For the past nine years, HoHoTO has been hosting a massive holiday party for Toronto’s tech community, with the goal of raising money for community initiatives addressing social issues like poverty.
Last night, HoHoTO hosted its infamous party and raised $22,500 to fund a 2017 partnership program with the YWCA Toronto Girls’ Centre, which provides a safe space for young women and girls between nine to 18 to develop skills and connect. Through the partnership, HoHoTO will provide over 350 girls the opportunity to explore careers in Toronto’s tech industry.
Thank you for the amazing support #HoHoTO! $22,500 raised for the YWCA Toronto Girls'Centre! https://t.co/ty3g96EMuI pic.twitter.com/UXK7djwkJC
— HoHoTO (@HoHoTO) December 2, 2016
“HoHoTO’s mission has always been to help the Toronto tech community realize its potential by connecting current professionals, while above all striving to attract a generation of new ones,” said Lee Dale, HoHoTO co-chair. “Our partnership with YWCA Toronto’s Girls’ Centre and the mentorship program will empower young women to learn about opportunities available in tech and, more importantly, go after them.”
HoHoTO has already been at work with YWCA; on November 18, the organizations hosted the Girls’ Tech Tour, which gave dozens of young girls the opportunity to visit tech companies throughout the city and learn from female leaders about their work in the tech industry. Participating companies included ecobee, Nuvango, RateHub — and BetaKit and MobileSyrup!
Speaking with the girls after giving a talk on breaking into tech journalism, one of the biggest takeaways from the tour was the realization that people in the tech industry come from all walks of life.
“I was leaning more towards a computer engineering or coding program, and I didn’t know much about coding before and I thought it was something you had to go to college for,” said
Radia Alam. “But I realized that you can look for other experiences, and look outside of the box and be more creative with the field. There’s more than one way to get to it.”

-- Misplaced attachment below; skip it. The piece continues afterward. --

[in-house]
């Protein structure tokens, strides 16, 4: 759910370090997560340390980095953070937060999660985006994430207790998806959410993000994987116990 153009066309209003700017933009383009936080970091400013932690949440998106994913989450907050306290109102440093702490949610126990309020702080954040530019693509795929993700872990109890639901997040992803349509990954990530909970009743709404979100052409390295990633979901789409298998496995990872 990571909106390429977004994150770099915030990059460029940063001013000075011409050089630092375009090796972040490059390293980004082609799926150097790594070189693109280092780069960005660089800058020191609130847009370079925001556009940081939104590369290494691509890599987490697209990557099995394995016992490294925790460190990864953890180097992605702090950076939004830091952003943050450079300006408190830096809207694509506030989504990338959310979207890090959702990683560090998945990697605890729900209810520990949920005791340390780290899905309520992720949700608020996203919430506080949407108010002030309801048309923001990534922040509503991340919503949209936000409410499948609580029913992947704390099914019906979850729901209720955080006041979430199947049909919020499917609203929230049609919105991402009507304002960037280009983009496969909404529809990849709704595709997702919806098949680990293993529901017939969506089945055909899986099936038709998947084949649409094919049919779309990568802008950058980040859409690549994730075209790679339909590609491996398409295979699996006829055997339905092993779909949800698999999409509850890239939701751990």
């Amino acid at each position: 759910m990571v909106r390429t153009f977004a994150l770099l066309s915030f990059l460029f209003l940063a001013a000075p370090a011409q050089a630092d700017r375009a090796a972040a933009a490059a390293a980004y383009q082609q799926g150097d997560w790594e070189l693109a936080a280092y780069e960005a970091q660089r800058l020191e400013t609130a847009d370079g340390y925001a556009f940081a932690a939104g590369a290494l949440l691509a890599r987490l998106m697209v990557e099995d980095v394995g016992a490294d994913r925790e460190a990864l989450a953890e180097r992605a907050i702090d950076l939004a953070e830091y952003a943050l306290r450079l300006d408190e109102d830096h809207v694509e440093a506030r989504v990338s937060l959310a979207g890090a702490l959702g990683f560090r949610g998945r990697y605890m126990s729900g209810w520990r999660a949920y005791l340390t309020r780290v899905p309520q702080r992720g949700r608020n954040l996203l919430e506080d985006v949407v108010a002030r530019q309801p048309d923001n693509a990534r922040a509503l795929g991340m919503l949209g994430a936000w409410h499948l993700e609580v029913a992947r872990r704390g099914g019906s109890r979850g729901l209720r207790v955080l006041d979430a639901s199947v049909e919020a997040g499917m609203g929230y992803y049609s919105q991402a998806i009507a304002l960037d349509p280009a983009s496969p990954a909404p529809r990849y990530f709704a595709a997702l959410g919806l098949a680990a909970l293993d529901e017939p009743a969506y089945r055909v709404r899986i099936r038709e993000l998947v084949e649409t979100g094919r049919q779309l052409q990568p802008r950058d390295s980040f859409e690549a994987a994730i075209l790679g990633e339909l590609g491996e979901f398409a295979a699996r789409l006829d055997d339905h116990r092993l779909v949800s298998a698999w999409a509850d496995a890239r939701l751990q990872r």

Erum Hasan agreed after meeting a graphic designer from RateHub that dropped out of college twice. “She’s doing well now. It made me see that it doesn’t matter where you’re going in life, if you love what you’re doing, you’ll get there.”
Another big takeaway from the event — both from its young participants and for the participating companies — was the importance of female role models in male-dominated industries. Lamisa Islam, who participated in the tour, said she was skeptical about pursuing tech because of the feeling that she wouldn’t be good enough.
“I’m not a tech-based person. In my high school, I’m in the arts program and I was kind of forced to do a tech course. Everyone around me were guys, and I felt like I was the dumb one there,” said Islam. “But after asking questions to my teacher and seeing what I can do — and now I know how to code — it gave me more confidence. And seeing how many women are in tech and are actually happy has inspired me to pursue tech in the future.”
Heather McGregor, CEO of YWCA Toronto, said that the HoHoTO partnership will act as an extension of its efforts to provide more opportunities for young women in Toronto. “This partnership allows the girls to envision themselves in tech-based roles, and provides them access to strong, successful women who can share with them tools, guidance, and relevant information they need to pursue digital careers,” said McGregor.